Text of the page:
“It’s my chosen family,” Barnes said. “I’ve expanded on to my family with all of these people.”
Barnes says her students mean “the world” to her, which is why when the coronavirus outbreak hit Georgia and they could no longer gather for in-person classes, she knew she had to maintain their special connection and keep people moving.
So, almost immediately, she started hosting classes virtually. It’s not officially part of the gym or SilverSneakers programming, it’s just Barnes leading free workouts from the driveway of her Cobb County home. It’s her way of looking out for her community, she said.
For Barnes, continuing to connect with folks through fitness is a way for her to maintain some of her normal routine amid the outbreak. She also recognizes the importance of her senior students staying healthy right now.
“I don’t want my students to fall off the wagon or else they’re going to come back and they’re not going to be strong and they’re going struggle. And what better way to keep their immune system boosted than continue to work out?” Barnes said.
“It came to me pretty quick that I had to do something, I can’t sit around and sulk and these people can’t sit around and sulk — they’re my people and I want to take care of them.”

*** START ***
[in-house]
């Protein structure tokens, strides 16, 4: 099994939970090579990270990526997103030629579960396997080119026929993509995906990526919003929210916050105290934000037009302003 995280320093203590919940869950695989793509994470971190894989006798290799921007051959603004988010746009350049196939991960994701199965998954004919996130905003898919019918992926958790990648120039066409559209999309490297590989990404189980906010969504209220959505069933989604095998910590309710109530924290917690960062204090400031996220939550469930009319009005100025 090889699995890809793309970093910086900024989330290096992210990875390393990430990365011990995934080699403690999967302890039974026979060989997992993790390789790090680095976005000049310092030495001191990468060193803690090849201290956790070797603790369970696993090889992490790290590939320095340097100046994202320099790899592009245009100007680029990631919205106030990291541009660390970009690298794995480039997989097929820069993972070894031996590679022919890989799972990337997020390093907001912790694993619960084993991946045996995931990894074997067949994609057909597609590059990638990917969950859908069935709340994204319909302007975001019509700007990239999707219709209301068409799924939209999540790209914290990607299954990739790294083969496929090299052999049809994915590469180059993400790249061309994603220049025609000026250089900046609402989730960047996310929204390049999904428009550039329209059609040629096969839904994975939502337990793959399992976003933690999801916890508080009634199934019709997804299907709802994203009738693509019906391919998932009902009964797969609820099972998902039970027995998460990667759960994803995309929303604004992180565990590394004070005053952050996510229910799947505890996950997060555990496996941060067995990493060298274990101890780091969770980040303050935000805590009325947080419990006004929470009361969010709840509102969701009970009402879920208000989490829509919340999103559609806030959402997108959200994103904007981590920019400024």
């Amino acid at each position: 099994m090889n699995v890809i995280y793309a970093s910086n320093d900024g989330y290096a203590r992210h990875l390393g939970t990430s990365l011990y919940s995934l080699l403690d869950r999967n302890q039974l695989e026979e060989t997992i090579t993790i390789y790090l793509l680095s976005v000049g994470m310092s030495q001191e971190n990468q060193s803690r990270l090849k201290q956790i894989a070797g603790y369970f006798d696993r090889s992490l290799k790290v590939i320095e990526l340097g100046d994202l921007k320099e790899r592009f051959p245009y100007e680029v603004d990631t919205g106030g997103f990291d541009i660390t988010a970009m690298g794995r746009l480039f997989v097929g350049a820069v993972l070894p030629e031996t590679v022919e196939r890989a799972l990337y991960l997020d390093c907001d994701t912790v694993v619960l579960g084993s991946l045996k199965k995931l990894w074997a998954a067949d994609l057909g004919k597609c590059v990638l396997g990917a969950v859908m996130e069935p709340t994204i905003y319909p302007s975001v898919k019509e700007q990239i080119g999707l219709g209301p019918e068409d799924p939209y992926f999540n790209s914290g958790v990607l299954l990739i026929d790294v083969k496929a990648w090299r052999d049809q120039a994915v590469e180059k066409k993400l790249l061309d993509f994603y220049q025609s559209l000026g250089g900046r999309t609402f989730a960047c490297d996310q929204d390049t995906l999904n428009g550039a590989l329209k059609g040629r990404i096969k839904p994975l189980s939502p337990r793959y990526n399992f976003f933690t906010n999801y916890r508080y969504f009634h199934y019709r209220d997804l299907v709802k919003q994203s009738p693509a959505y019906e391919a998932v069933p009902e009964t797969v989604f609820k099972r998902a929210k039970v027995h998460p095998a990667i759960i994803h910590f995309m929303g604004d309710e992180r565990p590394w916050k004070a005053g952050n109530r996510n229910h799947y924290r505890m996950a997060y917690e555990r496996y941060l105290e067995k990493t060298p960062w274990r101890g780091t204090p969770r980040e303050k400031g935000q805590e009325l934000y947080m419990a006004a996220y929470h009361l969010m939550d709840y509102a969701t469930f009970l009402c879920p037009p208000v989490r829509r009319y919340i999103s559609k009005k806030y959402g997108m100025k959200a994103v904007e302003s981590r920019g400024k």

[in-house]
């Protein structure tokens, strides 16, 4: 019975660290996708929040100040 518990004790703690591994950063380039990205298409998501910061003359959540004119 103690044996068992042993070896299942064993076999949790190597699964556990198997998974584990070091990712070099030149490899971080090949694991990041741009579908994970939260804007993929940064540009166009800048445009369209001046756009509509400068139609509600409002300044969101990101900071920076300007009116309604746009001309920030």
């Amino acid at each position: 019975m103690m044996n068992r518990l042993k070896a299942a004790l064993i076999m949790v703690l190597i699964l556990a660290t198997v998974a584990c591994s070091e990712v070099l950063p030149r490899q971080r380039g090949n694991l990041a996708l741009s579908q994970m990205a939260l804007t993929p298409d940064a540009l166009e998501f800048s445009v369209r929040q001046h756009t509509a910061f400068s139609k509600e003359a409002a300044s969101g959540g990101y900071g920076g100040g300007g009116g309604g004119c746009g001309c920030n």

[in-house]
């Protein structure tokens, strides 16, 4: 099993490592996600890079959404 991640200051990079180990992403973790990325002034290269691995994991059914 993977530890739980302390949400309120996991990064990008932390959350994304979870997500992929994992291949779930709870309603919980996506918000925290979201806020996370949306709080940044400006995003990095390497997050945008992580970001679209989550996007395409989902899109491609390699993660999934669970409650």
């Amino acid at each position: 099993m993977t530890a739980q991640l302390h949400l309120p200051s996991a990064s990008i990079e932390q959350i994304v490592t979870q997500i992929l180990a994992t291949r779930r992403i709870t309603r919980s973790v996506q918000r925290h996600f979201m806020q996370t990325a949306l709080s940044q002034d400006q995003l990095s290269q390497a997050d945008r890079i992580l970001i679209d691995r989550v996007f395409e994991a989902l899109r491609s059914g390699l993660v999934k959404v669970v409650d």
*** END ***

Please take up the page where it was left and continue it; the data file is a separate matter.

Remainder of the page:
So five days a week, Barnes has been hosting workouts on Zoom and Facebook Live. She sets up both as a way to give her students options for whatever is easiest for them, she said.
For Tona Barnes’ 50th birthday, her SilverSneakers students had T-shirts made to surprise her. One student describes the group as being more like a family. Amid the coronavirus outbreak, they are adpating to digital workouts from home.
While the technology was new to some in the group, Sasser says it has been pretty seamless for her to pick up. She had used Zoom previously for appointments with her doctor and a friend showed her how to connect her phone to her smart TV to be able to watch the classes that way, which Sasser says makes it feel like they are still coming together.
“It really feels like we’re right there in the class. Between the two mediums, I think there are almost 30 of us on everyday,” she wrote in an email. “For us seniors who tend to be technology challenged there was a slight learning curve, but eventually everyone who wanted to participate was able to figure it out, either on their own or with help from one of us.”
A couple of years ago, Sasser saw some videos online of other senior work out groups that she didn’t think were very lively. She wanted to prove that people her age can have an energetic, fun time while exercising. Their group was different, she thought — which she again credits to Barnes’ energy — so she decided to post a video on YouTube.
To date, the original has more than 600,000 views and she’s continued to post others. Now, even amid a pandemic, Barnes, Sasser and the others are still proving that they are different — every weekday morning from the comfort of their own homes.